Military business expands in Sisi's Egypt
Egypt's ruling military class has expanded its economic interests since the former army chief, Abdel Fattah al-Sisi, became president.
The military has had a growing economic presence since the peace treaty with Israel in 1979, when it turned to manufacturing weapons and equipment to justify its size. Over time, it expanded its factories and farms to become a "quasi-commercial enterprise" - a term coined by US ambassador Margaret Scobey.
Egypt's military brass has become the country's economic elite, "the deep state", a key component of the old regime, with an extensive network of businesses managed by retired senior officers.
Jason Ditz, of the website antiwar.com, said that the Egyptian army produces goods including bottled water, olive oil, pipes, cables, chemicals and cement, and is involved in construction, tourism, real estate and energy.
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It comes as little surprise, then, that the 2013 counter-revolution gave the army the opportunity to consolidate its economic interests.
In an article titled Seeking wealth, taking power, Samer Atallah, an assistant professor at the American University in Cairo, said the army had taken "direct control of the state, and its involvement in the economy has since expanded through civil projects".
"The army made clear that its economic empire was not to be subject to debate in any new political order," he said.
Atallah said Mahmud Nasr, the deputy defence minister for financial affairs, declared the army would "fight for its projects", saying military sweat had secured them.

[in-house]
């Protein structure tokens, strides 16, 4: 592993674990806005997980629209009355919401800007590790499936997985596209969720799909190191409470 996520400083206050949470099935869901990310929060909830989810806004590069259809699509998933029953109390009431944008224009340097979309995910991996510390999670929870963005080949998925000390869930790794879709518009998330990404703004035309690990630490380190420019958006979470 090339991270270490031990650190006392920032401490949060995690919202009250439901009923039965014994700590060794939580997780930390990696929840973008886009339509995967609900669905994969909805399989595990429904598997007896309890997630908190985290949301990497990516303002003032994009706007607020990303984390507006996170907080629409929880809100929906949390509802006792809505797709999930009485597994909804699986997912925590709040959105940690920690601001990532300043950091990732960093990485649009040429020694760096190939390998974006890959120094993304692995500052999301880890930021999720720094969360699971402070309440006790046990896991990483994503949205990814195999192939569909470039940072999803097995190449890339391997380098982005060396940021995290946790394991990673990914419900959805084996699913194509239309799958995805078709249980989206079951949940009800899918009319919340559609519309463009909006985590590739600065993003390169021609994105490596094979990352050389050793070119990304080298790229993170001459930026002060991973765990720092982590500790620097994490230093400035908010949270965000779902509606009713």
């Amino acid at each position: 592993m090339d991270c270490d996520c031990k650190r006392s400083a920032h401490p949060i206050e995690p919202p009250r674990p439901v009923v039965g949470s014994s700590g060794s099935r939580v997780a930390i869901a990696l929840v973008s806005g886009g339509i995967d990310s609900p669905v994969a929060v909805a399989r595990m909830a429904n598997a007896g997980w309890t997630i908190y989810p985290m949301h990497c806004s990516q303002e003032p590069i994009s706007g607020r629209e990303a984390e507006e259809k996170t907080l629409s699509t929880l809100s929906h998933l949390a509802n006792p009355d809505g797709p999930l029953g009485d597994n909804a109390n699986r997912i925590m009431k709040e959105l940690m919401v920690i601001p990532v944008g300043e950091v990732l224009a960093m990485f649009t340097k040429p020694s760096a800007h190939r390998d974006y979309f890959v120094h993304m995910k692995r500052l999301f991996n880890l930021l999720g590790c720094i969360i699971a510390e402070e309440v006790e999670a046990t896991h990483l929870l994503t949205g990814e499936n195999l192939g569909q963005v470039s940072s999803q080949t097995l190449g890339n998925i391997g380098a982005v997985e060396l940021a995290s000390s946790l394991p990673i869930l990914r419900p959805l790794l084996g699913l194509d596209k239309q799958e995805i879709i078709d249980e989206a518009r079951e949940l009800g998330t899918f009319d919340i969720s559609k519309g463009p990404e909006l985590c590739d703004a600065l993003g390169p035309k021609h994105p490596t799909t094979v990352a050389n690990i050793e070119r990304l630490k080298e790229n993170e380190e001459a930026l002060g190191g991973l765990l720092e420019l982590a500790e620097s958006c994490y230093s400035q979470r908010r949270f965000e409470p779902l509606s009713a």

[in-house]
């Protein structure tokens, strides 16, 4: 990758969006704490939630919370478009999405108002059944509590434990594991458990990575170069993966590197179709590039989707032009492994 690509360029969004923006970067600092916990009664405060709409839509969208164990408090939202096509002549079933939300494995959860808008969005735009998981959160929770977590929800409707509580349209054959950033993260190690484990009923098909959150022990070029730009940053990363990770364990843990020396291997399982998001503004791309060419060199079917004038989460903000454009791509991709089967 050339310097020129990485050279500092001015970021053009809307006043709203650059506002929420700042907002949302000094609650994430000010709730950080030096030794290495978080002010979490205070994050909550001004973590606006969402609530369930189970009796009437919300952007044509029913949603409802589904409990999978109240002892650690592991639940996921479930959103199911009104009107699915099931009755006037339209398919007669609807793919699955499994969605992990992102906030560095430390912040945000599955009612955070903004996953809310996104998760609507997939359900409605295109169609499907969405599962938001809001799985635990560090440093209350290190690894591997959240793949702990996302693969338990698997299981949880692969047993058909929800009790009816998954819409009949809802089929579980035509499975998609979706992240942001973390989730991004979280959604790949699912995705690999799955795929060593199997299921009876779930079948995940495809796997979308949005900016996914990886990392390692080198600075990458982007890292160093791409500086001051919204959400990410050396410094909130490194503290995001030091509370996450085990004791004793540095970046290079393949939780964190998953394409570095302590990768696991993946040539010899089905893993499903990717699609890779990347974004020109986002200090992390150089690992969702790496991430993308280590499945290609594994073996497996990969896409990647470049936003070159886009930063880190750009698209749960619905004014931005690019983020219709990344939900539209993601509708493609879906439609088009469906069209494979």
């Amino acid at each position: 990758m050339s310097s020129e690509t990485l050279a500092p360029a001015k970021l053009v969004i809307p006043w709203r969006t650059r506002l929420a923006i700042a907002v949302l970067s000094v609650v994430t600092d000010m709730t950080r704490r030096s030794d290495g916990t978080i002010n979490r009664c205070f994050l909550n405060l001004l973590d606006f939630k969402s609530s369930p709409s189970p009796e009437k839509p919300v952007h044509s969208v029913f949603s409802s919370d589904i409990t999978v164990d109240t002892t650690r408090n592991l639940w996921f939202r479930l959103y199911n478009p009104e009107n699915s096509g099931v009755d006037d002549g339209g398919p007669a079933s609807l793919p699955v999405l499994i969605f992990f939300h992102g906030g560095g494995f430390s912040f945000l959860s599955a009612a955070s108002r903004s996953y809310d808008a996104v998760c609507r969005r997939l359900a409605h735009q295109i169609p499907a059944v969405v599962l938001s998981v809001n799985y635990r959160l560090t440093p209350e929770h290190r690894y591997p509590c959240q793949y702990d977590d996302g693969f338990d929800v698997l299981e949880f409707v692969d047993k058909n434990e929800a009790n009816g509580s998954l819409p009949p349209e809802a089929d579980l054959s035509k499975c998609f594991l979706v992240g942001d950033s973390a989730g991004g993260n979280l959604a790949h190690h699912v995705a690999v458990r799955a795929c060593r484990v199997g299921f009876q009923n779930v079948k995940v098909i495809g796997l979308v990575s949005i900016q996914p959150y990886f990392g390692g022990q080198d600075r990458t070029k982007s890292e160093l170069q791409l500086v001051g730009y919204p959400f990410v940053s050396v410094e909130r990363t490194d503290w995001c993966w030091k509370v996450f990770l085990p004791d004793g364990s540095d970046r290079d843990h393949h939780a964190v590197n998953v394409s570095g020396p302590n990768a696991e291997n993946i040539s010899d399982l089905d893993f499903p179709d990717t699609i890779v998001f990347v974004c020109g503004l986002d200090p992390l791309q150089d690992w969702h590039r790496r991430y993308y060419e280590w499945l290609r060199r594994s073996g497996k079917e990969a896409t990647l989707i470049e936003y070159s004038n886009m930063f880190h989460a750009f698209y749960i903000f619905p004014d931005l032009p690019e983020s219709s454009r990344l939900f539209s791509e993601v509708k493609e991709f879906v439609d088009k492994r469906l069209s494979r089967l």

|It is estimated the army controls between a quarter and a half of the economy, and conservative estimates suggest assets worth more than $40bn.|
Since then, senior military officials have reportedly pressed for the two constitutions drafted since 2011 to include explicit clauses protecting the secrecy of the military's financial accounts.
The military is also understood to be expanding infrastructure projects and its state housing and telecoms interests, without any competitive bidding process.
In 2014, the army was directly appointed to carry out state infrastructure projects in partnership with local and regional companies, particularly from the UAE and Saudi Arabia.
The first involved the reclamation of about 500,000 acres of non-arable land in the Paris and Farafra districts of New Valley, using conscripts and peasant families as labourers. The project is UAE-funded to the tune of $1.3bn.
The army also has a 78 percent stake in building the Rawd al-Faraj highway and linking the Desert Highway to the Oases Highway. The $1.2bn project is being overseen by the engineering authority of the Egyptian armed forces, according to officials in Giza.
The army's engineering authority was also awarded a project to develop housing in 42 districts of Cairo and Giza governorates, at a total cost of $46m, through direct order.
Meanwhile, the ministry of communications awarded the defence ministry a majority stake in the agency controlling Egypt's communications infrastructure, which has investments worth about $8.2bn.
In total, it is estimated the army controls between a quarter and a half of Egypt's economy, and conservative estimates suggest it holds assets worth more than $40bn.
Meanwhile, for ordinary workers, the Egyptian state is seeking to bring in tough measures against collective action, particularly in the labour movement, as workers demand better wages and living standards.
Egypt was in the world's three most unequal societies in 2013. The top one percent controls almost half of its wealth, according to Credit Suisse's 2014 Global Wealth Report. The top 10 percent controls almost three-quarters, and wealth is concentrating in the upper levels of society more and more each and every year.
There are eight Egyptians whose fortunes exceed $1bn, and whose total wealth amounts to $22.3bn. Meanwhile, more than 40 percent of the population lives on less than $2 a day, according to World Bank figures.